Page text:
In My Country
A sewing circle made up of refugee women from around the world has been meeting regularly in Portland, Ore., for 3 years. The event is organized by the Immigrant and Refugee Community Organization (IRCO). The women gather to share techniques, stories, and support each other as they adjust to life in the United States. At the latest meeting, in the back room of a public library, a few of them discussed their feelings about the war in Iraq with NPR's Ketzel Levine.
Mabi (she asked that only her first name be used) is from Afghanistan. She worries about the women and children of Iraq who will lose their husbands and fathers. "The cruel people," she says, "may God take them from this world. I hate to see the things of war happen to innocent people. The most expensive thing in the world is a human life."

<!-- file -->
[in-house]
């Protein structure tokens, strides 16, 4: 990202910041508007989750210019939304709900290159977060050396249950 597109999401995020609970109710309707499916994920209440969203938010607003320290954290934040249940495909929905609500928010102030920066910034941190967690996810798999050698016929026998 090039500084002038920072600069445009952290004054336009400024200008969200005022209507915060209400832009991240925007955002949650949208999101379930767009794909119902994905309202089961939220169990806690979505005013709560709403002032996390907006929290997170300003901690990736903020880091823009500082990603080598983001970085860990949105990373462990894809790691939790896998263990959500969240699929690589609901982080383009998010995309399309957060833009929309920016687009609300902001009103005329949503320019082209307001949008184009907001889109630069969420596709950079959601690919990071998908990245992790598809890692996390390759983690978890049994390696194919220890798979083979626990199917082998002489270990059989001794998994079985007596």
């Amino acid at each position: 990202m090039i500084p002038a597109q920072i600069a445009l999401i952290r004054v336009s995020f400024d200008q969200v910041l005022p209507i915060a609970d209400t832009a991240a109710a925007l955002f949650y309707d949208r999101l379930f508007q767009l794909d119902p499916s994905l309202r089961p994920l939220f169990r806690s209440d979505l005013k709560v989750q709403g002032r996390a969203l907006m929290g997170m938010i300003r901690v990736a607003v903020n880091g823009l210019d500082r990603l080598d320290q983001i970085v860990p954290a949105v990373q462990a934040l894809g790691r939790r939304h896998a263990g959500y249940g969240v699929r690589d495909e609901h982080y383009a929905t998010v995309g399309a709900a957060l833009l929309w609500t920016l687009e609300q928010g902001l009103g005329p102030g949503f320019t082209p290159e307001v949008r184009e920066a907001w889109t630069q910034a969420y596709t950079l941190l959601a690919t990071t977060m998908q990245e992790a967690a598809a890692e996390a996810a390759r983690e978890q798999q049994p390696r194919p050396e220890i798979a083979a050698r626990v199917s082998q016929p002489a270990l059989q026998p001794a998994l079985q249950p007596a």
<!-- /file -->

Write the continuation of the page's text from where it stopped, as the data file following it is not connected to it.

Her friend Kaafiya (again, first name only) does not believe the United States will find Saddam Hussein, just as it has not found Osama bin Laden. But she is certain that innocent people will be killed. "I don't want to watch the news," she says, "it reminds me of my own country. It's so depressing, a whole country in flames."
Generose, from Burundi, is one of the only women in the sewing circle who thinks the war is justified. And she argues that the United States shouldn't stop there. "When they finish with Iraq," she says, "let them go to other countries to make peace. The U.S. is powerful. They can bring peace wherever they want."
The sewing circle's youngest member is Samia. She and her mother, Mabi, left Afghanistan two years ago. "I think Americans have soft hearts," says Samia, "but I do not think the government is good. Instead of trying to solve things in Iraq, I believe they are just trying to become more powerful. Saddam will hide. And the U.S. will take control."
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